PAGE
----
Updated: Oct 7, 2021
a few tips for her non-introvert friends by Varina Denman
We’re four months (or so) past the COVID-19 quarantine, and we’re all supposed to be so-over it by now, but truth be told, I’m still reeling. For me, the quarantine was easy, but re-entry knocked me off my feet. Did you feel that way? And then feel guilty because you felt that way? If you’re nodding your head in agreement, you’re likely a fellow introvert who possibly has mixed feelings about the past year.
When Texas re-opened in March with the promise of life returning to normal, I thought I would slip back into my pre-quarantine routine, but I discovered my former routine was no longer acceptable to me. I had grown to appreciate the slow pace of small gatherings, and my learning curve had spiraled into a different direction than the general, outgoing & verbal, population. As God worked in me and through me, I learned to give myself permission to take care of my introvert needs. Over the past four months, I’ve recognized many differences between myself and my non-introvert friends, and I’ve acknowledged that I’m not the same person I was pre-quarantine. I’m new and improved, and I’m approaching relationships with a new and improved philosophy.
In my pre-quarantine world, I got out of the house regularly, I accepted most invitations to gatherings, and I pushed myself to be involved in multiple ministries at my home congregation. Looking back with new eyes, I see that things weren’t working very well. Often, I was uncomfortable. I would sit at the back or avoid eye contact. I would hesitate to speak, and when I did muster the courage to join the conversation, I would put my foot in my mouth, often making others uncomfortable as well. I’m sure that most people didn’t think anything about it, but this was how it felt to me. Unpleasant. Yet I carried on because that’s what a “good Christian” would do. Hmm.
After the quarantine, when I finally had the opportunity to meet with friends again, I discovered I was no longer uncomfortable, I wasn’t awkward, I didn’t put my foot in my mouth. I made eye contact and formed complete sentences and sat on the front row. I felt like a normal person. After a year of isolation, my introvert-self longed for socialization. Compare this to my non-introvert friends who felt this longing a mere twenty-four hours into isolation. The fact that it took me twelve months to recharge my social batteries was a revelation to me. It had been years—maybe decades—since I had felt so relaxed and natural in a group. So what was I to do with this new information?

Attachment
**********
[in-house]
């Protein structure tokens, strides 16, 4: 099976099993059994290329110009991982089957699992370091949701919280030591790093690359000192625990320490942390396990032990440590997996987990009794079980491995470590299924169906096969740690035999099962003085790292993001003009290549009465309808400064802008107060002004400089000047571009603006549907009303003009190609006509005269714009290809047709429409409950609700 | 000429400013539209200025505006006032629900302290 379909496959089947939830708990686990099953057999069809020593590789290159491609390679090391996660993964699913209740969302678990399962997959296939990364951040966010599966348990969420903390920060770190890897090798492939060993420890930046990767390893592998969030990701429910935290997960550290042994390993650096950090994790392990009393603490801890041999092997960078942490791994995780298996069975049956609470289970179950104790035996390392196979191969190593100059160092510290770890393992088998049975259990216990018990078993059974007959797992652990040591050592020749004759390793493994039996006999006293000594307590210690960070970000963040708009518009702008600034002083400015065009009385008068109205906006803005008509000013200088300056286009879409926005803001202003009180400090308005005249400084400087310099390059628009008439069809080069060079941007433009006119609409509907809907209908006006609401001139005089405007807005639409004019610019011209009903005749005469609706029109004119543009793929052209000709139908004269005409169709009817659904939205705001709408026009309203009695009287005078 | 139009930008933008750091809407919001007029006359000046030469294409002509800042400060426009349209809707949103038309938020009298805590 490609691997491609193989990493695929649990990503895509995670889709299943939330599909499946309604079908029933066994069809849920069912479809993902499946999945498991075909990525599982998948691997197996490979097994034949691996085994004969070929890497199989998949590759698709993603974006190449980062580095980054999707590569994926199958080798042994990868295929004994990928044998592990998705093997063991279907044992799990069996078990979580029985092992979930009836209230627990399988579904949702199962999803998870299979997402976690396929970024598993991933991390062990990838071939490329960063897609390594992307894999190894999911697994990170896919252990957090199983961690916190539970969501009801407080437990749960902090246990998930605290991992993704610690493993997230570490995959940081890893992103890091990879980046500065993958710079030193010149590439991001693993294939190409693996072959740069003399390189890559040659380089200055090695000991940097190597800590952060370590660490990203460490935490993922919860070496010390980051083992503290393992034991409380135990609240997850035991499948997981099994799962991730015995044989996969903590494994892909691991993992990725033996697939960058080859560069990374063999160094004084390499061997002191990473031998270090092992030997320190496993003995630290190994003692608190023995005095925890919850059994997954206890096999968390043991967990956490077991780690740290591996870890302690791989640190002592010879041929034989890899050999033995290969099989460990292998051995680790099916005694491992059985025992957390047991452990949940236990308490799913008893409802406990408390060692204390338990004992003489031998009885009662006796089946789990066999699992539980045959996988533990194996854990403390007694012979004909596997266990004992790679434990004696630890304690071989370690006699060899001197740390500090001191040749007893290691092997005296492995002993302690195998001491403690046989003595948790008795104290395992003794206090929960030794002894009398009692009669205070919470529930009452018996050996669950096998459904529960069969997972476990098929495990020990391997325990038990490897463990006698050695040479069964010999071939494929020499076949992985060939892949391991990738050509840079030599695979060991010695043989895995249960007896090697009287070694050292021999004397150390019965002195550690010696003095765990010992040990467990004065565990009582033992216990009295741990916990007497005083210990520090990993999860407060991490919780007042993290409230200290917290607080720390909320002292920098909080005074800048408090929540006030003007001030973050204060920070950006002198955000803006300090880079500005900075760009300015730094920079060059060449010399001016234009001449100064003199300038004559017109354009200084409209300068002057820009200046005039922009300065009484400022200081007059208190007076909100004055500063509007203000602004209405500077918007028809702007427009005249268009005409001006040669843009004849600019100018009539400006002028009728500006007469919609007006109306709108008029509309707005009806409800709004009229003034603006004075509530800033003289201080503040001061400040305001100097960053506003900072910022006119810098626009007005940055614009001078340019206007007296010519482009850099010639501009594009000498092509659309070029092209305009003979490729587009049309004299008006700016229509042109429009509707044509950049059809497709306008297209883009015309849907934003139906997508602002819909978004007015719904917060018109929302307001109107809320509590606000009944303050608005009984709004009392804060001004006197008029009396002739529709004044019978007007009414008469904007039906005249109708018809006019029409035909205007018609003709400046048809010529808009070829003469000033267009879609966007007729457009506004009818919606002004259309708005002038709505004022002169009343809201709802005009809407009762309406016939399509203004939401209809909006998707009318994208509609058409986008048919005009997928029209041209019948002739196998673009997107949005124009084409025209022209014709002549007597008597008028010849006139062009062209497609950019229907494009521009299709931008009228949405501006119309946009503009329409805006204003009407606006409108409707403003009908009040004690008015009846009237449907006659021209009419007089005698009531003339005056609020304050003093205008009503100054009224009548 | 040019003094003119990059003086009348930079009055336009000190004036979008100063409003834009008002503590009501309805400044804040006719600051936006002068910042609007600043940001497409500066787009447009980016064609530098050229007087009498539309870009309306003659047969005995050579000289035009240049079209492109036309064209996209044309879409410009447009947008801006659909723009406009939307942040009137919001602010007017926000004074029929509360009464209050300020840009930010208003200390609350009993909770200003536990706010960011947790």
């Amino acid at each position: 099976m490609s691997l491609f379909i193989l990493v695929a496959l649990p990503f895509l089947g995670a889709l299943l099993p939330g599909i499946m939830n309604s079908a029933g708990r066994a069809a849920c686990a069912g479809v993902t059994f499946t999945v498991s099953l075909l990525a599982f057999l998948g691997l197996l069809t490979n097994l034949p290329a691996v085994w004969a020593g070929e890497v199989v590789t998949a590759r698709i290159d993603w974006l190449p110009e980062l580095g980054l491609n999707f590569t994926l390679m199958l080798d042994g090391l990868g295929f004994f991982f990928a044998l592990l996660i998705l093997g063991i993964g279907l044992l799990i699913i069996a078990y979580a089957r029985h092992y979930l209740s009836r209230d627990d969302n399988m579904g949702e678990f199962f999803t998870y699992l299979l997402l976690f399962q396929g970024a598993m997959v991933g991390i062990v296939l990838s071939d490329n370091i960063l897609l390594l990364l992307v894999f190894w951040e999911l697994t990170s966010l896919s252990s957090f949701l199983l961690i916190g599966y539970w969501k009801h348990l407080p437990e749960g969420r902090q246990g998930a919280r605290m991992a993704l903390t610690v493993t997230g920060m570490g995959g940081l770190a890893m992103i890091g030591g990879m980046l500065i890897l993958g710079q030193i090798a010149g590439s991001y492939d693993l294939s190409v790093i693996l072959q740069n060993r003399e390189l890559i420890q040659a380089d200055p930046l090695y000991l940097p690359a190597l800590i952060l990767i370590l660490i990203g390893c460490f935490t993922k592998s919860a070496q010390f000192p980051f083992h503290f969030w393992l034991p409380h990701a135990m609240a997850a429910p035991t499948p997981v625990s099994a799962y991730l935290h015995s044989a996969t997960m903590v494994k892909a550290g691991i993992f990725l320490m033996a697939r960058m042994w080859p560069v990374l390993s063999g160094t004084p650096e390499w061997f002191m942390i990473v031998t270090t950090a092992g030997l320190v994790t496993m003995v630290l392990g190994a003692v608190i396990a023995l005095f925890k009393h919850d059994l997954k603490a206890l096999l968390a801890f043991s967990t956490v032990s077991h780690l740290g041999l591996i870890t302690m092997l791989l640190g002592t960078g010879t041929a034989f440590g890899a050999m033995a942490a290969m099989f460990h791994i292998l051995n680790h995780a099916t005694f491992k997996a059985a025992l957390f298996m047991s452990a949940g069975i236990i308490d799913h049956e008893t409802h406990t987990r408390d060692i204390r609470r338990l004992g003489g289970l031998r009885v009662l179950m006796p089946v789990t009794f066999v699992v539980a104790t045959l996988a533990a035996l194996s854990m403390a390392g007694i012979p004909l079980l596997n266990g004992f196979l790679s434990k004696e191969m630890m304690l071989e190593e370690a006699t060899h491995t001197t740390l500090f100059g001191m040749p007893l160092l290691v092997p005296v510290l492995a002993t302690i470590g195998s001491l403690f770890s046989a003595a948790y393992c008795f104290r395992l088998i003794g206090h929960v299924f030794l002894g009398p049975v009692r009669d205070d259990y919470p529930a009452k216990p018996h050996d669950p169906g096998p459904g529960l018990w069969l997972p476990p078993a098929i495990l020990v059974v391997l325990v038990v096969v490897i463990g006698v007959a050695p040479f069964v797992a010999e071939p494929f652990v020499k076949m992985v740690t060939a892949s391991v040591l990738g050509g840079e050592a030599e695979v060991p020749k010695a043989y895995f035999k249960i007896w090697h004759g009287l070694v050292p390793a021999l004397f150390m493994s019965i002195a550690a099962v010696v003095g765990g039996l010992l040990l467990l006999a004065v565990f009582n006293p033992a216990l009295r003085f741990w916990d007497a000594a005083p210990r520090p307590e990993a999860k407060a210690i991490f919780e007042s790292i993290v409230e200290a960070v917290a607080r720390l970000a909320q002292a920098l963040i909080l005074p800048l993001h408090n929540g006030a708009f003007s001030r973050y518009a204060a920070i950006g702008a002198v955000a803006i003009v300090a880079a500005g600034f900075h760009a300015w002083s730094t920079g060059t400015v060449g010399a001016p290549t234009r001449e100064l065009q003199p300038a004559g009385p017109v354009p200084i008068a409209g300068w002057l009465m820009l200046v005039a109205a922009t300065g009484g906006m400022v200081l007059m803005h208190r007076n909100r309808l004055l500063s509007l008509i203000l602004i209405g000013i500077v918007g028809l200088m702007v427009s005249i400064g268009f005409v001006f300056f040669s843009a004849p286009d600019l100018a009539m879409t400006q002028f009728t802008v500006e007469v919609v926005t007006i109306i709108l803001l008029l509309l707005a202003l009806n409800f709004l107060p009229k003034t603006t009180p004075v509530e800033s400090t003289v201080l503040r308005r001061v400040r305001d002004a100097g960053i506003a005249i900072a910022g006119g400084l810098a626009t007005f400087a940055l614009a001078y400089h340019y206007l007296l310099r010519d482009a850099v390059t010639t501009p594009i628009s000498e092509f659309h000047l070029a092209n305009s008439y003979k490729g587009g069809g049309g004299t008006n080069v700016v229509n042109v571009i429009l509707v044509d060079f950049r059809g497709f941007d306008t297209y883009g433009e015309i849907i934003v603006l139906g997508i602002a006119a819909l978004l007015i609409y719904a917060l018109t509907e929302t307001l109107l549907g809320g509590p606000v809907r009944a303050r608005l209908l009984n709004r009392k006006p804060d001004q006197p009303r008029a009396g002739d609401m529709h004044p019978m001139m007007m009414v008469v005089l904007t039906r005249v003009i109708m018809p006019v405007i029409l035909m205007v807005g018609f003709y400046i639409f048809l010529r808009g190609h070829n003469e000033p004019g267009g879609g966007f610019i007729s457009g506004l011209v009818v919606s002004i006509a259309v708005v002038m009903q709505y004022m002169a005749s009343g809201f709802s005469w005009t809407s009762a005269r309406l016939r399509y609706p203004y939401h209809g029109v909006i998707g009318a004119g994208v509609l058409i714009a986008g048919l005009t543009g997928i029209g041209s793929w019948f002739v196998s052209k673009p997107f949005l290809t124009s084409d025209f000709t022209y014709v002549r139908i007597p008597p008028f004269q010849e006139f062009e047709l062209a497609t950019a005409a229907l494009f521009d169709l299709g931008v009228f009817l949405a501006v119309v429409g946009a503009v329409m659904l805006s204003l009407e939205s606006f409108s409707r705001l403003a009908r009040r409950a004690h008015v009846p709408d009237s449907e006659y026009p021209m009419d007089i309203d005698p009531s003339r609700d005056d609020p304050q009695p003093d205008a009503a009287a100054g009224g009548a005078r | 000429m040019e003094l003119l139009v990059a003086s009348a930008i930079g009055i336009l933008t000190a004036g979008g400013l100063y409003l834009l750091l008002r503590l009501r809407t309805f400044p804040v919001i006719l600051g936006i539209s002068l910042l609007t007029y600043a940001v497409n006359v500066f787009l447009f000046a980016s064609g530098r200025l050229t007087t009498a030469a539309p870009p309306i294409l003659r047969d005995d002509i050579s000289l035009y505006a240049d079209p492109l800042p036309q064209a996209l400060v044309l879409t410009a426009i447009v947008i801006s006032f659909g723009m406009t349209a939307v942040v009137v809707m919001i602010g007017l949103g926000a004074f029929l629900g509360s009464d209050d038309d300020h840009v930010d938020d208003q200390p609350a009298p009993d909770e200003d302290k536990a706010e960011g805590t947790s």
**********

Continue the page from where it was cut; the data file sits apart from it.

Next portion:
Let me tell you, at first, I gave in to the temptation to continue self-quarantining. After all, I enjoyed being at home, and it was obviously good for me, right? Well … yes. And … no. It’s good for me to recharge my social batteries through solitude, but it’s not good for me to selfishly withdraw from God’s world—the world where he works through Christians to uplift each other and to reach the lost. Since March, I’ve found my happy spot, an equilibrium of solitude and socialization that balance each other and form a new and improved—and healthy—social lifestyle for the introvert inside me. I allow myself much more at-home time than I did pre-quarantine which allows me to re-charge my batteries, and I join in fewer activities than I did before COVID, which allows me to be more comfortable. But not only am I more comfortable, I’m also more effective: as a friend, as a mentor, as a teacher, as a prayer warrior, and as any other role through which God chooses to use me. My relationship with God is stronger because I’ve learned to lean into him, both in the quiet times and in the social times. Because my relationship with God is stronger, I’m more comfortable in my own skin which leads to stronger relationships with others. Stronger relationships mean God can more effectively work through me to accomplish his purposes. It’s a perfect circle that begins and ends with God.